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3) Is human activity powerful enough to explain global warming?

3) Is human activity powerful enough to explain global warming?

Between 1975 and 2005, an increase in temperature at the surface level of the earth of at least 0.5 [K] was recorded. Has human activity alone had enough power to generate the heat necessary to warm up the billions of tons of rocks, water and air?

A rigorous calculation would be extremely complex, because in order to compute the quantity of energy corresponding to an increase of 0.5 [K] at the land and ocean surface, we would have to:

  • Account for the concomitant increase in energy losses towards space
  • Account for the energetic storage that is due to the increase of the water vapor and convection in the atmosphere and the oceans
  • Account for the melting of the ice sheets, for the evolution of the cloud cover, and for the modification of the corresponding emissivity of the planet
  • Account for the eventual increase in wild forest fires
  • Know the vertical change of the temperature within the atmosphere and the thin layer of earth’s crust and oceans concerned

earth


temperature


The first figure shows seasonal variation of surface temperatures, which are sensitive mostly down to 15 meters of depth (source: Dimplex).
The second figure (on the left) shows the decrease in temperature fluctuations of the atmosphere with depth and time delay of transmission.
The third figure (on the right) shows:


  • In A, the change of temperature nearby a permafrost (underground layer permanently frozen).
  • In B and C, the change in temperature in a thawed soil nearby a permafrost, which shows the temperature rise on the first tens of meters of depth.

Source: Paleo-thermal marks of the underground of the BRGM site
For the oceans, the situation fluctuates more, but stratification plays a role as well.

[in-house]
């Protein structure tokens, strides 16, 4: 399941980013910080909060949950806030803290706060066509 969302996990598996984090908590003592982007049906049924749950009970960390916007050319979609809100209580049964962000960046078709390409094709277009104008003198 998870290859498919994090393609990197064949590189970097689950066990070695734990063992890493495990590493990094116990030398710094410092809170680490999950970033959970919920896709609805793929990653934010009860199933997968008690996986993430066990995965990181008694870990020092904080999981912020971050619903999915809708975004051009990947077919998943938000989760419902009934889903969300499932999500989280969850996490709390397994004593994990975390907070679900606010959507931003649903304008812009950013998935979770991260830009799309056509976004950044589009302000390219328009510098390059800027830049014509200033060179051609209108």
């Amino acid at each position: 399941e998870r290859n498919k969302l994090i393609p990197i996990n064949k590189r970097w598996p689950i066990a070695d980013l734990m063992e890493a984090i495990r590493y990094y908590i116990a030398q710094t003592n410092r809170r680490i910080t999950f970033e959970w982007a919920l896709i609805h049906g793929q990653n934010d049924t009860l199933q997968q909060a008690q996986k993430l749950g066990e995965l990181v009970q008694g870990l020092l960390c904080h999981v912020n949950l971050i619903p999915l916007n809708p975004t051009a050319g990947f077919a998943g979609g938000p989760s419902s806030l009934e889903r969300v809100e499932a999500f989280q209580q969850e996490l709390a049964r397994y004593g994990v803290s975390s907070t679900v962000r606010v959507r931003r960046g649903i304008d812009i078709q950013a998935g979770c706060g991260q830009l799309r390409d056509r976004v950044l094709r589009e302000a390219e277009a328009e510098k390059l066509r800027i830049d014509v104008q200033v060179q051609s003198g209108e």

As a first approach, we will carry out a crude estimation by assuming that the increase of 0.5 [K] nearby the ground surface is reflected on all the atmosphere and only half of it is reflected on the first 15 meters of rocks and water below the surface.
In addition, we will not account for the increase in thermal losses towards space, which is suspected to be affected by the increase green house effect.

Question

Compute in Joule the quantity of heat corresponding to a homogeneous increase of 0.5 [K] on the entire atmosphere and of 0.25 [K] on the first 15 meters of rocks and water below the surface.
Without accounting for the concomitant increase of energy losses towards space, compute the thermal power that corresponds to this warm up recorded over the last 30 years.
Data:

  • Mass of the atmosphere:  5.13 x E18 [kg]          
  • Specific heat capacity of air: 1,000 [J/kg.K]
  • Surface of the earth :  5.10 x E14 [m²]             
  • Average density at the surface of the oceans and of the crust: 1,580 [kg/m³]
  • Average specific heat capacity at the surface of the oceans and of the crust: 3,315 [J/kg.K]

Q = 1.26 x E22 [J]
P = 1.33 x E13 [W], which we can compare to the current worldwide power of energy of 1.5 x E13 [W] in 2008.


Explanation:

  • Heat corresponding to the warming of 0.5 [K] of the atmosphere

Q = M x C x ΔT  = 5.13 x E18  x 1,000  x  0.5 =  2.57 x E21 [J]

  • Heat corresponding to the warming of 0.25 [K] of the first 15 meters from the surface of the oceans and the terrestrial crust:

M = 5.1 x E14 x 15 x 1,580 =  1.21 x E19[kg]
Q = M x C x ΔT  = 1.21 x E19  x 3,315  x  0.25 =  1 x E22 [J]

  • Total

Q = 1 x E22 + 2.57 x E21 = 1.26 x E22 [J]

  • Power corresponding to a warming in 30 years:

P = Q/t
P = 1.26 x E22 / 365 x 24 x 3,600 x 30 = 1.33 x E13 [W], which we can compare to the current worldwide power of energy of 1.5 x E13 [W] in 2008

Note: accounting for the increase in the quantity of water vapor stocked in the atmosphere during the period modifies the result only very slightly.

Evidently, this computation is too crude to be perfectly correct. It shows however that such a “low” power, such as the one we emit, can explain under specific conditions the current warming “at the surface” of the earth.

But we still need to shed light on a large ambiguity, that is: at the beginning of the last century the planet was subject to an increase in absorbed solar power tens of times superior to the one generated by human activity in 2008 and the resulting increase in temperature was not any greater than a few thenths of degrees.